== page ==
This is the kind of engineering feat that sounds so preposterous, so crazy, so … foolish, that it might actually work. A Japanese construction company plans to build an elevator that can lift tourists in space, up to a quarter the distance between Earth and the moon.
While entrepreneurs like Richard Branson or Paul Allen are busy planning exclusive private space flights for the rich, the Japanese are considering another alternative, which isn’t that down to earth at all. The said elevator would carry up to 30 people at a time, travel at 120 mph and take 7 days to reach its destination – 22,370 miles above Earth. I can only presume another 7 days are needed for descent.
Obayashi Corp. has a solid portfolio of impressive skyscrapers under its belt, including, among others, Japan’s tallest building, the Tokyo Sky Tree. This isn’t some kind of fantasy, SciFi project – they actually want to make it work! The Tokyo-based company said its so-called space elevator could be ready in 40 years, if work on construction would being soon enough.
“Humans have long adored high towers,” said Satomi Katsuyama, the project’s leader. “Rather than building it from the earth, we will construct it from the space.”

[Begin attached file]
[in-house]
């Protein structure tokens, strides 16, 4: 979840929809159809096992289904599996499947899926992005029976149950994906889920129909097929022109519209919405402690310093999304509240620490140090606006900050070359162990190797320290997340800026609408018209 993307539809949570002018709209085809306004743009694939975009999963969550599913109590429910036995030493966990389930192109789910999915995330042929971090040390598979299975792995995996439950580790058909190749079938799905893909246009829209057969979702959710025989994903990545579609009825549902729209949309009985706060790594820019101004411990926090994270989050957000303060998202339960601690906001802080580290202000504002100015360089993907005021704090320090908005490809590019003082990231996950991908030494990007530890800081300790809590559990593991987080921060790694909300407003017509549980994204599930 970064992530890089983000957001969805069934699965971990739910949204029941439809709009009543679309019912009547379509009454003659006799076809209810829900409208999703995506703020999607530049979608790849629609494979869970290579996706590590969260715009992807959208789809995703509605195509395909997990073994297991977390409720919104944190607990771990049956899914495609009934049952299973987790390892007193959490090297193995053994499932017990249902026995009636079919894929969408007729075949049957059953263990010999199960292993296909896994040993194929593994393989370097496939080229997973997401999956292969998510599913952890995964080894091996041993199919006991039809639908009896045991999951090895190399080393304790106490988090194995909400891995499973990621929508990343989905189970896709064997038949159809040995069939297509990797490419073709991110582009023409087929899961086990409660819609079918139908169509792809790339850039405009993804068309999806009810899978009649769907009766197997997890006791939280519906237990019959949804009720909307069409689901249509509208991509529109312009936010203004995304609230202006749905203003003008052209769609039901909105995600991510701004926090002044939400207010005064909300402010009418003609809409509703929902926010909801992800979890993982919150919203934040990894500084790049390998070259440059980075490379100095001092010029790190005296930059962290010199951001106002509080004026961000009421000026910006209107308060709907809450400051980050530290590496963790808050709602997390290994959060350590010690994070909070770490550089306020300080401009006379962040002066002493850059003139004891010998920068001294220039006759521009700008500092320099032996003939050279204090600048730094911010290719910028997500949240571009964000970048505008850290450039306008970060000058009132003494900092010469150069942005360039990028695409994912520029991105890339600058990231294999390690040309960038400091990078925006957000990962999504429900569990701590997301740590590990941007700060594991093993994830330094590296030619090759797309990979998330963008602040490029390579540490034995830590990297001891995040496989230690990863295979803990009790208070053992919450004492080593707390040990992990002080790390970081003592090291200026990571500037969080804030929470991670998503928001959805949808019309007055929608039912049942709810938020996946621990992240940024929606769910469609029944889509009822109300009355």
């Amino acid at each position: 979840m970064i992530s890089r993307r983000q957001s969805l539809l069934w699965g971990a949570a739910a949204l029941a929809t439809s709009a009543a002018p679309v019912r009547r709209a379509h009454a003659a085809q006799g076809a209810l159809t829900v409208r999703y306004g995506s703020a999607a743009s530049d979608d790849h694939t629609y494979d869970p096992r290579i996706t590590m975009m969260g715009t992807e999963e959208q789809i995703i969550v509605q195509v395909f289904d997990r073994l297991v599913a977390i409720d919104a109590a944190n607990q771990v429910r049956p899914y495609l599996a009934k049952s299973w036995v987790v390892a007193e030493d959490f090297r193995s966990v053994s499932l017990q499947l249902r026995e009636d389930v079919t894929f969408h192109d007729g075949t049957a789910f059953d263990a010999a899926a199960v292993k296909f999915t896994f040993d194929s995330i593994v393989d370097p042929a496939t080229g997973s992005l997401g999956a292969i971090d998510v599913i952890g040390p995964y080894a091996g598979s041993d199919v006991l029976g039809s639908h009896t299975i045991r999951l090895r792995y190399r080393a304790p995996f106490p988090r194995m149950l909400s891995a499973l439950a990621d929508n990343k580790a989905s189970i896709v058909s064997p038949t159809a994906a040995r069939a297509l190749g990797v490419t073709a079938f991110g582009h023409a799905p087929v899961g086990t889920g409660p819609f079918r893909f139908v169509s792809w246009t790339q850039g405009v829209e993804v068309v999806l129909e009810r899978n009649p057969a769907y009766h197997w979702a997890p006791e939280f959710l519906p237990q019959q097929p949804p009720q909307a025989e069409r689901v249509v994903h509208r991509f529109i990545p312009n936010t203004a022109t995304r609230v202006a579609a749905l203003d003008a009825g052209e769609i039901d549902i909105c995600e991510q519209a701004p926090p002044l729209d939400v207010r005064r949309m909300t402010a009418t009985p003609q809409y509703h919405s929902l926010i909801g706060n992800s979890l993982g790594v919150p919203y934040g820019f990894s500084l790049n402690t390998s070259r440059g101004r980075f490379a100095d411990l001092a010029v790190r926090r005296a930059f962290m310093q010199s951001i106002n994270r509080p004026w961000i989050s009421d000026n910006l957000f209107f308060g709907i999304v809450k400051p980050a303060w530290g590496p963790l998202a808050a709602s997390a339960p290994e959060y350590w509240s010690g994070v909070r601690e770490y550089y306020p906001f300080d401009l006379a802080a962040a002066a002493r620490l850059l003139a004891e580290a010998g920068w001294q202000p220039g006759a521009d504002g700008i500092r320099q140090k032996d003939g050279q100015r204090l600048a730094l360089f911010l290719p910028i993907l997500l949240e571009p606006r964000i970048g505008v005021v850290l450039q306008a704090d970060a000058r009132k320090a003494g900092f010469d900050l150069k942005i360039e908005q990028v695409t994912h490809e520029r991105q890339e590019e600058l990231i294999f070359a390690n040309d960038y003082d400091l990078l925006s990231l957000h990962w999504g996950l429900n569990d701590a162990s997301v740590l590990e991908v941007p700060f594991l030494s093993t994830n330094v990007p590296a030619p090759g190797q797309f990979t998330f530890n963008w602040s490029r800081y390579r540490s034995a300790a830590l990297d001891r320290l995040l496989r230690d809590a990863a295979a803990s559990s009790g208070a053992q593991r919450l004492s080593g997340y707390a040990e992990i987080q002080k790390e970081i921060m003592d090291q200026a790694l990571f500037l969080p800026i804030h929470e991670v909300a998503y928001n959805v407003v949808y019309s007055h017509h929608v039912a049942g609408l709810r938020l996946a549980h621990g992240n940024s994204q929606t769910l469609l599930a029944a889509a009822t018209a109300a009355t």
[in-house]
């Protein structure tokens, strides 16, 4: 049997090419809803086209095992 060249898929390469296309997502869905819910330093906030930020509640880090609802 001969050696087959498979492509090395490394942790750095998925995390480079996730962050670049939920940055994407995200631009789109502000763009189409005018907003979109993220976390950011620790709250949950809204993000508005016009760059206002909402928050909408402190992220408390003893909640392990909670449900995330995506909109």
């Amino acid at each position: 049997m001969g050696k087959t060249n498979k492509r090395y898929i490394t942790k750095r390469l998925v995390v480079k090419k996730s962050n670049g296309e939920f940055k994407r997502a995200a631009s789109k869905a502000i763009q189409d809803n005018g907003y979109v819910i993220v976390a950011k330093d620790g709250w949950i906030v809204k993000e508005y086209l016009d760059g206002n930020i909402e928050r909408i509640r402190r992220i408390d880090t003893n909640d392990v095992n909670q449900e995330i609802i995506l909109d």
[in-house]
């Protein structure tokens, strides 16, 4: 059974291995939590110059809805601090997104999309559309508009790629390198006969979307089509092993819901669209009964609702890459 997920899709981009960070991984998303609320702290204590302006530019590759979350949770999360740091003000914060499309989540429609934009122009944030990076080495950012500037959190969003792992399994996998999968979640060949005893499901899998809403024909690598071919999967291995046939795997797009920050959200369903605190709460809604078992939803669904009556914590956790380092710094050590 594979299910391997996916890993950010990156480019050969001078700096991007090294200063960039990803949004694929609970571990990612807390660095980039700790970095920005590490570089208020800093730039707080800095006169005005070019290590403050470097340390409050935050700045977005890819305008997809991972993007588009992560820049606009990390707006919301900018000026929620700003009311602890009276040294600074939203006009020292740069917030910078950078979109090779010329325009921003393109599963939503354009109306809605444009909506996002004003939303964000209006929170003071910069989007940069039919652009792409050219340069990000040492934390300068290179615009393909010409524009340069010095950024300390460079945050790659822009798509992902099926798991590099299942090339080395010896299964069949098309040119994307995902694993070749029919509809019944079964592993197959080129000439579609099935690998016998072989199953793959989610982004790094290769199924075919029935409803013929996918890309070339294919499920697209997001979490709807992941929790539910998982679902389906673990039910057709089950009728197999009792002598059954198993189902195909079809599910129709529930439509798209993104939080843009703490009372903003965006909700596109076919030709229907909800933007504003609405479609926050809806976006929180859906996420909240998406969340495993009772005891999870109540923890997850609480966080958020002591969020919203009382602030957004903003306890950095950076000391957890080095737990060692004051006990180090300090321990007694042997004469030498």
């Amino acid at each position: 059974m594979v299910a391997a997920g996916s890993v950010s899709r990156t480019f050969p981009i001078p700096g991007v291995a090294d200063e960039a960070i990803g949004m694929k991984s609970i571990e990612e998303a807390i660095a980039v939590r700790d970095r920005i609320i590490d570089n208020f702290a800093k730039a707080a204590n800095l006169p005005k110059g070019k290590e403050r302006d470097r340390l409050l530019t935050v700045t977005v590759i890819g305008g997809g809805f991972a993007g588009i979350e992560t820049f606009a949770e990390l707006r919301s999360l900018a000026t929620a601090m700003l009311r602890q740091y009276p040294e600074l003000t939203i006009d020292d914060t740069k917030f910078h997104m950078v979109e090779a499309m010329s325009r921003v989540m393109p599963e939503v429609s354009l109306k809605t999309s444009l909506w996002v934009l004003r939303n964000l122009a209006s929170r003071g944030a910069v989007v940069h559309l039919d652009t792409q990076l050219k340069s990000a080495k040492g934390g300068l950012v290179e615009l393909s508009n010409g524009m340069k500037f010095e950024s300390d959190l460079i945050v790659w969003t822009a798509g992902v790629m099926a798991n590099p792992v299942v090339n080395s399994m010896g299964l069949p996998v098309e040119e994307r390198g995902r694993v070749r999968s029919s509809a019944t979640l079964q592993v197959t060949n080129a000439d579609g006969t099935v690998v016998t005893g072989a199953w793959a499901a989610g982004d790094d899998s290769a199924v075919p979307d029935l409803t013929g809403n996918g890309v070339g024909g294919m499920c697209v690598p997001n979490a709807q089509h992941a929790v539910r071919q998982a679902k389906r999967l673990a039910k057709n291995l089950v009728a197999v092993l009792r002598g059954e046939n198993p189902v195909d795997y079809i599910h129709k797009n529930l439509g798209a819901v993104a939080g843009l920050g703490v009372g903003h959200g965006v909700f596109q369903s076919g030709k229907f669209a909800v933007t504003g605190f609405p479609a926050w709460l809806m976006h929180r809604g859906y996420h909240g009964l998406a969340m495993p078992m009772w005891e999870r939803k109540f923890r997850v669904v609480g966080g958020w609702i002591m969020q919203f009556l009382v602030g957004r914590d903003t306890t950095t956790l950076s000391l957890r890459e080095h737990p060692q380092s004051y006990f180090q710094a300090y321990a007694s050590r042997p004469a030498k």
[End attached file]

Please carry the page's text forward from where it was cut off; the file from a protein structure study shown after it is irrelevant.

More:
The concept of a space elevator isn’t something new, either. The idea has been thrown around for more than 100 years now, before space flight was even conceivable. Sure, it was oddball enough to deem who ever proposed it legally insane, however in time many saw the practicability of such an exploit. Heavy cargo, usually transported in space by rockets, could be sent constantly and at a much lower cost, in the long run, using a space elevator.
The company claims that the project is realistically feasible, thanks to the introduction of carbon nanotubes in 1991, which are 20 times stronger than steel. Obayashi intends on stretching a carbon nanotube-made cable 60,000 miles into space, about a quarter of the distance between the Earth and the moon, where it would be jointed to a counterweight. At the other end, ground-side, would lie a spaceport where tourists will be able to embark on the elevator.
The elevator would climb tourists up to 22,370 miles up, where a terminal station will be located, complete with living quarters, while scientists and researchers could go all the way up to the tether. Magnetic linear motors would ensure a steady 125 mph ascending velocity, which would add up to 7 days of continuous climbing.
“We were inspired by construction of Sky Tree,” which will open for business in May, Katsuyama said. “Our experts on construction, climate, wind patterns, design, they say it’s possible.”
The Japanese news site, Daily Yomiuri, reports that the some other organizations have also been studying the development of space elevators, including NASA. The agency actually considered building an elevator leading from Earth to the Moon directly in the 1970s, but hey… it was the 70’s!
“At this moment, we cannot estimate the cost for the project,” an Obayashi official said. “However, we’ll try to make steady progress so that it won’t end just up as simply a dream.”